Background: The relative merits of ticagrelor as compared with prasugrel in patients with acute coronary syndromes for whom invasive evaluation is planned are uncertain.
Methods: In this multicenter, randomized, open-label trial, we randomly assigned patients who presented with acute coronary syndromes and for whom invasive evaluation was planned to receive either ticagrelor or prasugrel. The primary end point was the composite of death, myocardial infarction, or stroke at 1 year. A major secondary end point (the safety end point) was bleeding.
Results: A total of 4018 patients underwent randomization. A primary end-point event occurred in 184 of 2012 patients (9.3%) in the ticagrelor group and in 137 of 2006 patients (6.9%) in the prasugrel group (hazard ratio, 1.36; 95% confidence interval [CI], 1.09 to 1.70; P = 0.006). The respective incidences of the individual components of the primary end point in the ticagrelor group and the prasugrel group were as follows: death, 4.5% and 3.7%; myocardial infarction, 4.8% and 3.0%; and stroke, 1.1% and 1.0%. Definite or probable stent thrombosis occurred in 1.3% of patients assigned to ticagrelor and 1.0% of patients assigned to prasugrel, and definite stent thrombosis occurred in 1.1% and 0.6%, respectively. Major bleeding (as defined by the Bleeding Academic Research Consortium scale) was observed in 5.4% of patients in the ticagrelor group and in 4.8% of patients in the prasugrel group (hazard ratio, 1.12; 95% CI, 0.83 to 1.51; P = 0.46).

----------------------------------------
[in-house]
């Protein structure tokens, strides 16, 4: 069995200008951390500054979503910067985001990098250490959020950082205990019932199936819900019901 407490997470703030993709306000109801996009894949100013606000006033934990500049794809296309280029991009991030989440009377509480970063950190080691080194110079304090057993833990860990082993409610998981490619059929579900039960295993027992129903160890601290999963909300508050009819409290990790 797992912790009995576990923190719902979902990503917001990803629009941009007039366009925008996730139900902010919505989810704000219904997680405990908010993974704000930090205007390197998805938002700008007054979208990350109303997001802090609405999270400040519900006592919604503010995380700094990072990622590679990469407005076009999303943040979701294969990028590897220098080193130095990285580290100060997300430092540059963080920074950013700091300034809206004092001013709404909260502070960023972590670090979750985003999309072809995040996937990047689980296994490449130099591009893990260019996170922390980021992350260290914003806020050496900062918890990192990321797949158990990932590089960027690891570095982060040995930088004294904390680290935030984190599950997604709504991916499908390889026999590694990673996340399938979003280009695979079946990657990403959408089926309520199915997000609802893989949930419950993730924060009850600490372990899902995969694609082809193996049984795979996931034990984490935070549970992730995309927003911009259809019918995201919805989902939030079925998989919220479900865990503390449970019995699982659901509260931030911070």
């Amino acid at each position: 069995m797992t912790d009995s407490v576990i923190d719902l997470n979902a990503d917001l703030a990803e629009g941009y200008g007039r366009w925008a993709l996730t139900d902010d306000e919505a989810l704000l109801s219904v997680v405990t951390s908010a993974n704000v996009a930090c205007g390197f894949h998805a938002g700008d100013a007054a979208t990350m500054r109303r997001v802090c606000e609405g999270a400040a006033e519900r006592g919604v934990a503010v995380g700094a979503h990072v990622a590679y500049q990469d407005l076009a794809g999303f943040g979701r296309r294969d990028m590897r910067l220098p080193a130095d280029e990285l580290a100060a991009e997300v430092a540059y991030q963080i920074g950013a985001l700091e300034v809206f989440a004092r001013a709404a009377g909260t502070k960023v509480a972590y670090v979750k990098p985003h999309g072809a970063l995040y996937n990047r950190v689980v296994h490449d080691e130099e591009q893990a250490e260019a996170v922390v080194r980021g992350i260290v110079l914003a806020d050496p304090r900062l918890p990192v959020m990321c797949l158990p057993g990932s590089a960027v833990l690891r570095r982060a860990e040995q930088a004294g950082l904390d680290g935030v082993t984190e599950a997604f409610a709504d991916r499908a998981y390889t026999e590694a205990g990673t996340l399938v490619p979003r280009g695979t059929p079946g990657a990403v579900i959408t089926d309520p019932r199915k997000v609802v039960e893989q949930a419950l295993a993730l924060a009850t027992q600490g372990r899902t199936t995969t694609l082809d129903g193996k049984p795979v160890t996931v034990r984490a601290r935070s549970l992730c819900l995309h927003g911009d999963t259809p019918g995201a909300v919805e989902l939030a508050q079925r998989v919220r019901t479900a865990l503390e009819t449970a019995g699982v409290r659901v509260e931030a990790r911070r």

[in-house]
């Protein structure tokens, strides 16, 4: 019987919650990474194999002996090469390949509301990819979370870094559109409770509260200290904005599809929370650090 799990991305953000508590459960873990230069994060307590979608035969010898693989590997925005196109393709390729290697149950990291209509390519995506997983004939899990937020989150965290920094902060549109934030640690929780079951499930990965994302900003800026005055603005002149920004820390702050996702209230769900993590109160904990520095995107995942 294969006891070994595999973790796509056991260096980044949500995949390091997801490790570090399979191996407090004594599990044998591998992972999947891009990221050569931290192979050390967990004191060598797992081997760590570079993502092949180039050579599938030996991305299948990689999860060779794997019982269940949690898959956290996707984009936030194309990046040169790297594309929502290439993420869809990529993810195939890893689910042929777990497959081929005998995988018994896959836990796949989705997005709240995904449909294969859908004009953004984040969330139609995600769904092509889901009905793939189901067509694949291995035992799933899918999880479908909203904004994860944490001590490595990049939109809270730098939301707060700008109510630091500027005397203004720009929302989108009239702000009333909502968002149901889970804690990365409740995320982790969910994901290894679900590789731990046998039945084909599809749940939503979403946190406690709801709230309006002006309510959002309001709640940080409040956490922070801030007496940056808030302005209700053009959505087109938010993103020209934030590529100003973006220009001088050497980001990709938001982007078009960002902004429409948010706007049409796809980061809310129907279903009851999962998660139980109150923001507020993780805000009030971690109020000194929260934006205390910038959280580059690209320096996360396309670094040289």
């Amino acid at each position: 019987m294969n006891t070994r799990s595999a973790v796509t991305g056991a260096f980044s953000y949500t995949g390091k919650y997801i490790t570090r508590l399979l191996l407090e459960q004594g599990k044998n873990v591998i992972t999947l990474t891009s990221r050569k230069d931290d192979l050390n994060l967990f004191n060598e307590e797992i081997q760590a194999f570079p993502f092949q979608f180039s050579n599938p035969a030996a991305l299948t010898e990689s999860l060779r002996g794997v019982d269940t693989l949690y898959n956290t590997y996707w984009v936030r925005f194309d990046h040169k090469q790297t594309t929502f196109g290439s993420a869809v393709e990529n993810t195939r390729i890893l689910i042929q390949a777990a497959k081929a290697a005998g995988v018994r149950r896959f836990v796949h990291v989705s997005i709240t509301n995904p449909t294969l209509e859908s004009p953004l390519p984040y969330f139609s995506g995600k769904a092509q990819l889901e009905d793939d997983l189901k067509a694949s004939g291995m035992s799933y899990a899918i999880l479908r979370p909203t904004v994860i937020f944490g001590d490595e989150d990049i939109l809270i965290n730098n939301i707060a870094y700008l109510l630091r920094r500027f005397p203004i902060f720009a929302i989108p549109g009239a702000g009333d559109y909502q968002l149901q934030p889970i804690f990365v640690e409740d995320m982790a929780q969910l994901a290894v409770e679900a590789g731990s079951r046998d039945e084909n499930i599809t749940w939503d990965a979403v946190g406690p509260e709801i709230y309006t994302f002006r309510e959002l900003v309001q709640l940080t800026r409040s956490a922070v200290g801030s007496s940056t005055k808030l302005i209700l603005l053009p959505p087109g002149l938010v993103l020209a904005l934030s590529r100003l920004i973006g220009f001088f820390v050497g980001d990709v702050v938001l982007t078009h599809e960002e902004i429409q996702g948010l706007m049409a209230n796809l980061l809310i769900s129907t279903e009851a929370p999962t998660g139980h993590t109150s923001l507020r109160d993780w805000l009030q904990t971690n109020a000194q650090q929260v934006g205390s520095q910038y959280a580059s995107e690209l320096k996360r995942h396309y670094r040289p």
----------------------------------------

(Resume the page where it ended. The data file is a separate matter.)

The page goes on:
Conclusions: Among patients who presented with acute coronary syndromes with or without ST-segment elevation, the incidence of death, myocardial infarction, or stroke was significantly lower among those who received prasugrel than among those who received ticagrelor, and the incidence of major bleeding was not significantly different between the two groups. (Funded by the German Center for Cardiovascular Research and Deutsches Herzzentrum München; ISAR-REACT 5 ClinicalTrials.gov number, NCT01944800.).
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